Consider the number of fixed points in a permutation chosen uniformly at random from the symmetric group on $n$ elements - this gives a probability distribution. For $k < n$, the $k$-th moments of this distribution are the same as the Poisson distribution with $\lambda = 1$.
Since you can't pick uniformly randomly from an infinite set, it doesn't make sense to ask if you get exactly the Poisson distribution in the limit of the symmetric group on a countably infinite set. But can you get there in another way? Is there a known way to take limits in some category of distributions and groups that leads to the Poisson distribution for the fixed points of some countably infinite group of permutations? Alternately, is there a known structure that can be put on $|S_\omega|$ that gives rise to a Poisson process that is analogous to the finite case?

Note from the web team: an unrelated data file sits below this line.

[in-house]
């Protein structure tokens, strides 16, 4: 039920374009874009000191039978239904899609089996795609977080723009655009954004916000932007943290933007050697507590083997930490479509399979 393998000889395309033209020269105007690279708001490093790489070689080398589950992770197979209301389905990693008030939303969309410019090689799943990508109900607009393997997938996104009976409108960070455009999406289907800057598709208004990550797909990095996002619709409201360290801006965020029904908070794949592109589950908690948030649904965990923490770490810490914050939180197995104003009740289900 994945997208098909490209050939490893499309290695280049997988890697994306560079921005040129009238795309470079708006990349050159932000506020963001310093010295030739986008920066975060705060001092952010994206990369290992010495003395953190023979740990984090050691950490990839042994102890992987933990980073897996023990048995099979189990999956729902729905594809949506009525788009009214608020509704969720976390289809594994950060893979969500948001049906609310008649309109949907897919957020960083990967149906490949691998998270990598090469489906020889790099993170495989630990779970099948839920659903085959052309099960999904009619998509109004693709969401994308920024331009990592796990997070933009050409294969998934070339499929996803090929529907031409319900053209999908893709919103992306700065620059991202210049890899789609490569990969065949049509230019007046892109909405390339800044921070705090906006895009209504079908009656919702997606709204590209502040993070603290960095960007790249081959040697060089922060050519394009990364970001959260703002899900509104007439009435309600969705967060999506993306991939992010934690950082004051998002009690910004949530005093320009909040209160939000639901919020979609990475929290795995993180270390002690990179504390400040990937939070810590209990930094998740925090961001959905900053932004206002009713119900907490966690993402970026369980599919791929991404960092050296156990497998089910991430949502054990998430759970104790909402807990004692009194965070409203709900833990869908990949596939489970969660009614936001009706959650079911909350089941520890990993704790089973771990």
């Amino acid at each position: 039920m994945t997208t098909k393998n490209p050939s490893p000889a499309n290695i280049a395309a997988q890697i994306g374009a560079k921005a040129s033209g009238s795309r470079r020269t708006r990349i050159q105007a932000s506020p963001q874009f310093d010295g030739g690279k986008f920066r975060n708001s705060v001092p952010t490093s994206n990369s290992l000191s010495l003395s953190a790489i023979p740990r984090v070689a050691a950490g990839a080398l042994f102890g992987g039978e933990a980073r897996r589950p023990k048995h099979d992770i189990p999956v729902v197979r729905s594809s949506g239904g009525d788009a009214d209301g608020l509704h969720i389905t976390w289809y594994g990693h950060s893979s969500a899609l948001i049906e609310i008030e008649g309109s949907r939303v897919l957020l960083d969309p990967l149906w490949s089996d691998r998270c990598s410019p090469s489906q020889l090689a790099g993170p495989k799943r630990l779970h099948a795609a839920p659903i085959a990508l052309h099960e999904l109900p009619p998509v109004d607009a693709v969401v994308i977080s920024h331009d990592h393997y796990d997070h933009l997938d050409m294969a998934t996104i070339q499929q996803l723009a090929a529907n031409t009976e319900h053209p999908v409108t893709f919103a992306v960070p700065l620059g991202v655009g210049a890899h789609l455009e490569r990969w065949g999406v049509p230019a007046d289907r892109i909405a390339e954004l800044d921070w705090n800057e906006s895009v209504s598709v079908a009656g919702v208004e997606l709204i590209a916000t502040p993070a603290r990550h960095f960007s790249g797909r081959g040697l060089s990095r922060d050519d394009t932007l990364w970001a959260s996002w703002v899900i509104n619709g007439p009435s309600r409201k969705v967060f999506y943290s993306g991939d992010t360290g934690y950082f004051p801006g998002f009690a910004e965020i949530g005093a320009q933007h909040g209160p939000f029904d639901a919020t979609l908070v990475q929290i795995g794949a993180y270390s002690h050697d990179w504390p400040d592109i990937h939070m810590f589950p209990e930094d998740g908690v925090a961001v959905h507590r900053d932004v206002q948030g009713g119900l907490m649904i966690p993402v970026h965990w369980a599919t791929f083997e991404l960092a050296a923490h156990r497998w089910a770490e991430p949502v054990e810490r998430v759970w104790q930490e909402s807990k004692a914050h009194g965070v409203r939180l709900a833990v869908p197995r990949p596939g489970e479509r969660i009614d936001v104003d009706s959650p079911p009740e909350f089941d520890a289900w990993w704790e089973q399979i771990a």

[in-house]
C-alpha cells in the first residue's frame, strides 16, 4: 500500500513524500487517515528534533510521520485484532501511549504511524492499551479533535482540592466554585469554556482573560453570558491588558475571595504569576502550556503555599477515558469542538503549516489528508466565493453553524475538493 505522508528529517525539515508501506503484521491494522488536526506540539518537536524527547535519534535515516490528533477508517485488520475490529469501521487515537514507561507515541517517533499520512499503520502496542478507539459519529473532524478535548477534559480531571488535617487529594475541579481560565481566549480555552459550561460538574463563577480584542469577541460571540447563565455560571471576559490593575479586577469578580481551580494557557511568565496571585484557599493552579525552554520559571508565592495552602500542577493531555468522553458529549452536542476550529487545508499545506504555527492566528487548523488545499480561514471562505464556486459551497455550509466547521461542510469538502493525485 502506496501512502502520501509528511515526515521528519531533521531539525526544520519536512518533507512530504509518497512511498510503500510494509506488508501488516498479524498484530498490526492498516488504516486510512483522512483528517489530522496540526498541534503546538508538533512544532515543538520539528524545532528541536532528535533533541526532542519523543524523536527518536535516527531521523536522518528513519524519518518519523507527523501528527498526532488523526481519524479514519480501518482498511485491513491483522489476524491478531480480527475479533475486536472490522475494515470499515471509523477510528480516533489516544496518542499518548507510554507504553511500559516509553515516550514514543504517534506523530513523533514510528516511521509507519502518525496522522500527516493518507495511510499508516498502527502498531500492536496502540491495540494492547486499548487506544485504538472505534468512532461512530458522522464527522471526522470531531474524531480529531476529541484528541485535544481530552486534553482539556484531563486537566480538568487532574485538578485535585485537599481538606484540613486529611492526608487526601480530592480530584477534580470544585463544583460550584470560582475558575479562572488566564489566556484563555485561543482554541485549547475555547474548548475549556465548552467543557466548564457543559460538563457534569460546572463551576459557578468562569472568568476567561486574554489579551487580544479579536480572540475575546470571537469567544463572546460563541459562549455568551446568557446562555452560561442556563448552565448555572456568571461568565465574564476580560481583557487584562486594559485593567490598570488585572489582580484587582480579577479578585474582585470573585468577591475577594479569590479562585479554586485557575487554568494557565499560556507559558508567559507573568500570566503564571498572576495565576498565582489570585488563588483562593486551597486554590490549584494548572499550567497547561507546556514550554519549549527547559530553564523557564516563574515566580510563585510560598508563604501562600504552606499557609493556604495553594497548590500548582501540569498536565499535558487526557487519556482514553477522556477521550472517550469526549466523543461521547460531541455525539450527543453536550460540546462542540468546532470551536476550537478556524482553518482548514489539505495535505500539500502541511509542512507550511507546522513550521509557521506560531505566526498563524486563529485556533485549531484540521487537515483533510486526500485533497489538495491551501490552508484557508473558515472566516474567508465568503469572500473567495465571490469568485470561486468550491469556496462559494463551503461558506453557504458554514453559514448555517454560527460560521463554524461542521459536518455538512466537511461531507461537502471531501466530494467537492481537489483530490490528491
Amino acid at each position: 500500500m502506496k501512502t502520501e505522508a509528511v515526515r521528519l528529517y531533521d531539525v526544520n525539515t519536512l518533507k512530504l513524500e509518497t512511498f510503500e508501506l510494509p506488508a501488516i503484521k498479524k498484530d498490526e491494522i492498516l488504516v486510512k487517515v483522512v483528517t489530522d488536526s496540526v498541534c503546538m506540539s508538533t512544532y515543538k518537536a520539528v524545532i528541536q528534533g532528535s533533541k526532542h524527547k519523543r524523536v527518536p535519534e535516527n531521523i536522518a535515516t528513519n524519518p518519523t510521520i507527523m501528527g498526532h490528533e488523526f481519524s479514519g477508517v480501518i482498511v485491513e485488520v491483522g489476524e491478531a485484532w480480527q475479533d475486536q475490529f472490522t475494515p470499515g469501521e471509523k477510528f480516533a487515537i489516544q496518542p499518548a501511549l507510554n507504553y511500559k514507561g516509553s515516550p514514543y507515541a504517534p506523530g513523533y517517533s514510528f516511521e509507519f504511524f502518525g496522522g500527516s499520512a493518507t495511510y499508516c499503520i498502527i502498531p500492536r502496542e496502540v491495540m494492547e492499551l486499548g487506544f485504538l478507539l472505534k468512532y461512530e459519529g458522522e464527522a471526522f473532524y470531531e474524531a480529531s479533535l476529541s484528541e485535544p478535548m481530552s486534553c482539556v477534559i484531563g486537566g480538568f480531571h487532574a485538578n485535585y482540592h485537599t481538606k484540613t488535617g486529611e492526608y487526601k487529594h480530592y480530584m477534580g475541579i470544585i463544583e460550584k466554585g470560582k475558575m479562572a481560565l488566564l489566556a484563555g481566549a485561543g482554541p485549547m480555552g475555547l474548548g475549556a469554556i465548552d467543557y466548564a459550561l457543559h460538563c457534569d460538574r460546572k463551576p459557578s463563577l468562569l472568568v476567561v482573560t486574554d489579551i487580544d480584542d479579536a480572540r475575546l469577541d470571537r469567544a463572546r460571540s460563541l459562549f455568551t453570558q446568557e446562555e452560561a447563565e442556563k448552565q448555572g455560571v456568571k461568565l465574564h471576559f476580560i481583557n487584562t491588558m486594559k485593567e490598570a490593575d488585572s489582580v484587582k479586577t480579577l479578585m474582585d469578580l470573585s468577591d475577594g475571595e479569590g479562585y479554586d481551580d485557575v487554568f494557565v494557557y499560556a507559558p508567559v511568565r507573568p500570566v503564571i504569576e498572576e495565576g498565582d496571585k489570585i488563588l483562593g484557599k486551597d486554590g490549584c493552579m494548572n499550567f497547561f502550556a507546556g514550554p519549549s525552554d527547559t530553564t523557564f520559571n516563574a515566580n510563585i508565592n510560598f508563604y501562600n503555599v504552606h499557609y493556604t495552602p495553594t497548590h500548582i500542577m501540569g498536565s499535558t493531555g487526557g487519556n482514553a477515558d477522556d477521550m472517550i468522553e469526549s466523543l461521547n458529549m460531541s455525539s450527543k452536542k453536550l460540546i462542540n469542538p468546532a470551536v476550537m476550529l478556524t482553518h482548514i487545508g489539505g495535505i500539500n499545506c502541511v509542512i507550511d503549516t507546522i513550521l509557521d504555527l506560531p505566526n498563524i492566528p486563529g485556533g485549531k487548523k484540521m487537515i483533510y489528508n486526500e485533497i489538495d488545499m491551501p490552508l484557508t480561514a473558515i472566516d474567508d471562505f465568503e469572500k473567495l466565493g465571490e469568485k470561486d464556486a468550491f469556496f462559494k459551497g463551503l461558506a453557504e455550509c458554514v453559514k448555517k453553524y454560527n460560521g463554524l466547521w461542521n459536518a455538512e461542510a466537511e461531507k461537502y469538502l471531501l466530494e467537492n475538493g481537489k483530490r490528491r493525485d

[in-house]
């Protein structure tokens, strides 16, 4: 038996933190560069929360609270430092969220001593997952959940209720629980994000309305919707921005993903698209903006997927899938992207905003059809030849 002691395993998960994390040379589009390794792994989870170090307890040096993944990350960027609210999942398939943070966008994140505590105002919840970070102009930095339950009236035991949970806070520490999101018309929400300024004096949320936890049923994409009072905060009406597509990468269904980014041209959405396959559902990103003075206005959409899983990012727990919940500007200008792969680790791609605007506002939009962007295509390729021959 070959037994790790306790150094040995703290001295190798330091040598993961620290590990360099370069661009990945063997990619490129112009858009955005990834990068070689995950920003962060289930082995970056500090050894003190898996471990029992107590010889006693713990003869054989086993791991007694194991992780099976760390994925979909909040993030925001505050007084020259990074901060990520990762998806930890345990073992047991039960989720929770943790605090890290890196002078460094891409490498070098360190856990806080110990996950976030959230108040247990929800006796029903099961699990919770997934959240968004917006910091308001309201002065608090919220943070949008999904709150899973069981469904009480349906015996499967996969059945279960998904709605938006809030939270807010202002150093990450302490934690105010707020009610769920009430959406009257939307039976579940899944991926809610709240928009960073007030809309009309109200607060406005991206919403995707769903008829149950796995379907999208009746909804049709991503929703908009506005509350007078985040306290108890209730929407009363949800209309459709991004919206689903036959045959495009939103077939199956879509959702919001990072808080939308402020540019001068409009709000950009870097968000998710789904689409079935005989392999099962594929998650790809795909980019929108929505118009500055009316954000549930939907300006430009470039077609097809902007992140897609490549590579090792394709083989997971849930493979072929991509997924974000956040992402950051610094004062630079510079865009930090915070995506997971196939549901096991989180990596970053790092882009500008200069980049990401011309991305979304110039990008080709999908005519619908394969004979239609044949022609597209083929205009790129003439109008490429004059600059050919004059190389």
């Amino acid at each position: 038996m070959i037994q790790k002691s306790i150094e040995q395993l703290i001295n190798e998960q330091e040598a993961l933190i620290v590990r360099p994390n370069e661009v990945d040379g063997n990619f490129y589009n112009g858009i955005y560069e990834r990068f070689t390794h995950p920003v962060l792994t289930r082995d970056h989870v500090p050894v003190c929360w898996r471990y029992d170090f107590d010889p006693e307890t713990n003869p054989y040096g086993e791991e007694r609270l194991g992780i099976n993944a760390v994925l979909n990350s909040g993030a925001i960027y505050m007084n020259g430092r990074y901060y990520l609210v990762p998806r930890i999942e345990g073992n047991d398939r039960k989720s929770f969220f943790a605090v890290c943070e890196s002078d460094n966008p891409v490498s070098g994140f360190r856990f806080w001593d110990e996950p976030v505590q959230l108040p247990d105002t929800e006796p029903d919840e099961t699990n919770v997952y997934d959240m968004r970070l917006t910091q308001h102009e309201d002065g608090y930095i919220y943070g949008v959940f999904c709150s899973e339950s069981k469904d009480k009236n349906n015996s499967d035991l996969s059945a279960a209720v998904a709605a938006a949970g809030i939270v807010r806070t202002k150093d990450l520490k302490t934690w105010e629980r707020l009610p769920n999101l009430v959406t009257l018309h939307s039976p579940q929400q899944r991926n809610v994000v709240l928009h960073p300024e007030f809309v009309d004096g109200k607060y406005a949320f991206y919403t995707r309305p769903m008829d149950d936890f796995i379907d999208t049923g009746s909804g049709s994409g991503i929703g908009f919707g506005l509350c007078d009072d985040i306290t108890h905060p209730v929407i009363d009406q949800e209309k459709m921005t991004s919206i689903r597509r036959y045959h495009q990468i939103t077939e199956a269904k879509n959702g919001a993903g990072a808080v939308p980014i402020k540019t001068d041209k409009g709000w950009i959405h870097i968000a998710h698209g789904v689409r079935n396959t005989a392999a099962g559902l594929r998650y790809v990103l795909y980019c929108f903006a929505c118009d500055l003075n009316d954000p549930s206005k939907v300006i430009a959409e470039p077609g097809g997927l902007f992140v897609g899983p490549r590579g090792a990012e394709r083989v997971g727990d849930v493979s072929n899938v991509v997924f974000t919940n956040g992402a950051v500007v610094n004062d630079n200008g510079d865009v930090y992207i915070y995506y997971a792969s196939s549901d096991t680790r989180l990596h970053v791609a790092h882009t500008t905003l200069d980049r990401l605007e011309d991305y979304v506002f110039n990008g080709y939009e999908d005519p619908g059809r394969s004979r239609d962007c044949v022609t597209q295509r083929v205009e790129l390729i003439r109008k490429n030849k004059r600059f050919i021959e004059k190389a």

Also, are there other infinite families of finite permutation groups that give rise to a similarly elegant characterization of the distribution of fixed points? Say by taking one of the families of finite simple groups and applying the same finite extension to each of them?
(Please excuse me if I accidentally posted this twice - I didn't see the first attempt go through.)